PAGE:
When running a really small non-convex MIQP problem with GAMS+Localsolver I see:

LocalSolver 5.0 (Win64, build 20141120) Searching for equations that define variables... found 5 time | iterations | #infeas Stopped due to time limit. |

Obviously the default stopping condition (max time = 1000s) is not very good for this case: we are just sitting there for ~~99.99%~~ 99.9% of the time already at the optimal solution doing nothing useful. (266 is indeed the global optimum). In general these heuristics have no idea how close they are to an optimal solution, and just rely on the user to provide these time or iteration limits. (MIP solvers have this very powerful bounding information where we can say at any moment in time what the gap is between the best solution found an the best solution possible).

Is there nothing better we can do? There is some research on probabilistic stopping rules for these kind of algorithms (i.e. stop as soon as we think the probability we will find a better solution is small):

- Ribeiro, Rosseti, Souza, “
*Effective probabilistic stopping rules for randomized metaheuristics: GRASP implementations*”, Learning and Intelligent Optimization, Lecture Notes in Computer Science Volume 6683, 2011, pp 146-160 - Boender, Rinnooy Kan, "
*Bayesian stopping rules for multistart global optimization methods*", Mathematical Programming, 37:59–80, 1987. - Dorea, "
*Stopping rules for a random optimization method*", SIAM Journal on Control and Optimization, 28:841–850, 1990. - Hart, "
*Sequential Stopping Rules for Random Optimization Methods with Applications to Multistart Local Search*", SIAM Journal on Optimization, 1998, Vol. 9, No. 1 : pp. 270-290 - Safe, Carballido, Ponzoni, Brignole, “
*On Stopping Criteria for Genetic Algorithms*”, Advances in Artificial Intelligence – SBIA 2004, Lecture Notes in Computer Science, 405-413, 2004

I would guess such a thing could well be a better default stopping rule.

PS Look at these iteration numbers. Don’t care here about a million iterations more or less. (Of course that is the whole purpose of this algorithm: do as many evaluations as possible).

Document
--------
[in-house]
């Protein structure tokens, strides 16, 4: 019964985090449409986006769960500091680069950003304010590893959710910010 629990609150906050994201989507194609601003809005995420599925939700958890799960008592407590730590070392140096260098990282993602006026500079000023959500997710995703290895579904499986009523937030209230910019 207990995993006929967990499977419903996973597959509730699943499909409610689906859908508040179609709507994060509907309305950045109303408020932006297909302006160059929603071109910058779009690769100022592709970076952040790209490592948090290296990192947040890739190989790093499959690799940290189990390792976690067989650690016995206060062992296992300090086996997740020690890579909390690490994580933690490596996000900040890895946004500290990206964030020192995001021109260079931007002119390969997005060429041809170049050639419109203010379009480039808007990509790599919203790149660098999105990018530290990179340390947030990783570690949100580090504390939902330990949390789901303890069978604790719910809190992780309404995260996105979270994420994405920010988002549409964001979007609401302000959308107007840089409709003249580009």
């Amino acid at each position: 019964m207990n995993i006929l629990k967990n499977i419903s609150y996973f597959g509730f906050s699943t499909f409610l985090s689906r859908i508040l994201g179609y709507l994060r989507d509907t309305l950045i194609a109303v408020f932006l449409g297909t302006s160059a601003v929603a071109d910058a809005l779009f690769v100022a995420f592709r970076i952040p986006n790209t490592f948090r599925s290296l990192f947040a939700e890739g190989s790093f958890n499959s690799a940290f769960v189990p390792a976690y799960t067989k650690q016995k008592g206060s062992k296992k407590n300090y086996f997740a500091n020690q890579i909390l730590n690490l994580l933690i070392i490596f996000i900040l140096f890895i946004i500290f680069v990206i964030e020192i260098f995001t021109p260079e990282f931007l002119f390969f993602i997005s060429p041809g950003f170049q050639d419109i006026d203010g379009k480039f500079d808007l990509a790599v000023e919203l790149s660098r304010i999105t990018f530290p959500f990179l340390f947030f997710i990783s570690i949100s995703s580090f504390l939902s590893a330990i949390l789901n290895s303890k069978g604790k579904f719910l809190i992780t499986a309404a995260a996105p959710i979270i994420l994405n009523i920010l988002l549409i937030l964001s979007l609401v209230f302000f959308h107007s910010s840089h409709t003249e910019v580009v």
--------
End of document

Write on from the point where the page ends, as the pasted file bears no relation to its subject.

Based on the output, you can only claim that it was at the optimal solution for 99.9% of the time (instead of 99.99%).

ReplyDeleteI would not trust a meta-heuristic without benchmarking it against an exact algorithm on small instances first. That should give a sense on the running time vs optimality.

If the QPs are not convex (for fixed values of the binary variables), how did you find the global optimum?

ReplyDeletehow did you find the global optimumUsing a global solver (baron, glomiqo)

Its an interesting problem when dealing with clients who wants to know for how long they should run the algorithm to get good solutions.

ReplyDeleteWhen they have problems of many different sizes and shapes it is not possible to give a fixed timelimit without being very pessimistic. Having one KPI they could use as a rule of thumb could be nice, i will definitely look into the articles you list to get some inspiration! Thanks

Happy new year!

Thanks Erwin for the answer.

ReplyDeleteHi Erwin, can you share the instance you used? I'd like to try CPLEX global QP solver on it.

ReplyDeleteHere is the lp file: residual.lp.

ReplyDeleteI see in the lp model that GAMS leaves some leftovers in the model after substituting out the objective variable zobj. The Cplex presolver should take care of that.

Indeed the Cplex global MIQP solver has no problem with the model at all (I know it is small).

Thank you for the file and the newer post. Interesting example!

ReplyDelete